Forest City's Gilmartin on "owning" air rights they haven't paid for, and a reminder of the bargain they got
Of course it helps when, in the case of Atlantic Yards/Pacific Park, you're partnered with a foreign majority owner, the Greenland Group, which owns 70% of the project going forward (excluding the Barclays Center and B2 tower).
Um, they don't *own* the 3.6 million square feet of air rights over the Vanderbilt Yard yet, because Forest City, instead of paying the full $100 million in cash originally promised, in 2009 got to put down $20 million for the portion of the railyard needed for the arena, then could pay the rest over 22 years, at a gentle 6.5% interest rate, for 3.6 million square feet.
A new appraisal in 2010 of Atlantic Yards land, which included some land over the railyard, valued development rights at more than $179/square foot. The market has continued to rise. At $350/square foot, 3.6 million sf is worth $1.26 billion!
Forest City--now Greenland Forest City Partners--has/had hundreds of millions of dollars in additional costs for the new railyard, deck, and new transit entrance that were part of the deal and required to get vertical development started over the railyard segment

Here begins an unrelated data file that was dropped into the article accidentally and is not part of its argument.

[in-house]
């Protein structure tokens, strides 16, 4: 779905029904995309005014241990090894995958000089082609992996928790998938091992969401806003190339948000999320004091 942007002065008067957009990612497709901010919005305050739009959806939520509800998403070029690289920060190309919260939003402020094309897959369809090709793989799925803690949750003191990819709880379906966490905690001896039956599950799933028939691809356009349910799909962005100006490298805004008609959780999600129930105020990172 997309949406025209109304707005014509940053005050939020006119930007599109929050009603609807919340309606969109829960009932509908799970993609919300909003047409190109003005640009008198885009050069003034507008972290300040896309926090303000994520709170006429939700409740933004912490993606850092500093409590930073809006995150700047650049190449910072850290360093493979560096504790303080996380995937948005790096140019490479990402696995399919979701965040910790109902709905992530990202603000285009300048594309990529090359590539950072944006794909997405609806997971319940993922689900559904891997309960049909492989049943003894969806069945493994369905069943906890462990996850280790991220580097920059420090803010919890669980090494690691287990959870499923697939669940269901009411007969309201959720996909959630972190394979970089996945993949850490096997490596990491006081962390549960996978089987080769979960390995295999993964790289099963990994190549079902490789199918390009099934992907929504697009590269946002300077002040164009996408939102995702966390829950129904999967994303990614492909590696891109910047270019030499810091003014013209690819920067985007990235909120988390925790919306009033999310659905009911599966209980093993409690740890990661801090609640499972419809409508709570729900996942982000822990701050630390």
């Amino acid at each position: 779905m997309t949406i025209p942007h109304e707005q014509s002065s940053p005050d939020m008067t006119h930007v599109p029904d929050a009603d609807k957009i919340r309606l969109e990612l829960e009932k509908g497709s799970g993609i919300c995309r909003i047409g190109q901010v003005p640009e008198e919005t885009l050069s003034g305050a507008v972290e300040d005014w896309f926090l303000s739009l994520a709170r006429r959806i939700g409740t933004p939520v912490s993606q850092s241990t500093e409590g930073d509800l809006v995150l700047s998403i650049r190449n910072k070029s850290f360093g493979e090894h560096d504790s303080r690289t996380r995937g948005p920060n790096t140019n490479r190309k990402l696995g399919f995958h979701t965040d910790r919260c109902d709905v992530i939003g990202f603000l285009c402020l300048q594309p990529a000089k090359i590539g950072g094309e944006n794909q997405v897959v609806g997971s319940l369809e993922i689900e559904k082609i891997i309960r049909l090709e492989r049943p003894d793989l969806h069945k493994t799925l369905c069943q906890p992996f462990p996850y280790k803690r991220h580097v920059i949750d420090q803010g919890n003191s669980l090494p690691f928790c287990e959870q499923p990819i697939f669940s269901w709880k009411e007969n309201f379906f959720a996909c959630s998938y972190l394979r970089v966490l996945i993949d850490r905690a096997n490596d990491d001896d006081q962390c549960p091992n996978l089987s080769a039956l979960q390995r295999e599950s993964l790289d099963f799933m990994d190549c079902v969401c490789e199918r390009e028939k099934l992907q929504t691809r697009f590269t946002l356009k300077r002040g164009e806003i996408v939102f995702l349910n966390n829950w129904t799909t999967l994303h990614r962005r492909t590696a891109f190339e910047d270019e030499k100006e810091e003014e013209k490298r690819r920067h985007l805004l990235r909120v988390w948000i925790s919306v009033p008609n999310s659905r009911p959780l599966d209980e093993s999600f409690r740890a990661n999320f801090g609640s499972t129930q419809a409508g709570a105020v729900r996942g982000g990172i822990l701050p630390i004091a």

But even if that cost hits $400 to $600 million--now, with increased construction costs, a sum far more than Forest City ever estimated--it still looks like a huge bargain.
In total, the rail yards have a whopping 4.5 million square feet of development rights sitting above them. While most air rights cost whatever the market deems them to be, the MTA controls the rights above the eastern rail yards, according to the DCP report. Instead, the price of air rights transferred is determined by a ratio that’s calculated at 65 percent of what the property under development is appraised. When the Moinian Group bought 240,156 square feet of rights from over the rail yards last year for 3 Hudson Boulevard, the developer paid about $350 per square foot, according to DCP.
Pacific Park—formerly Atlantic Yards—which is currently being carried out by Forest City Ratner and Greenland. Brooklyn is arguably the most exciting “new” urban location in the country and this project has been one of the catalysts in establishing a real focal point in place within the historic neighborhoods.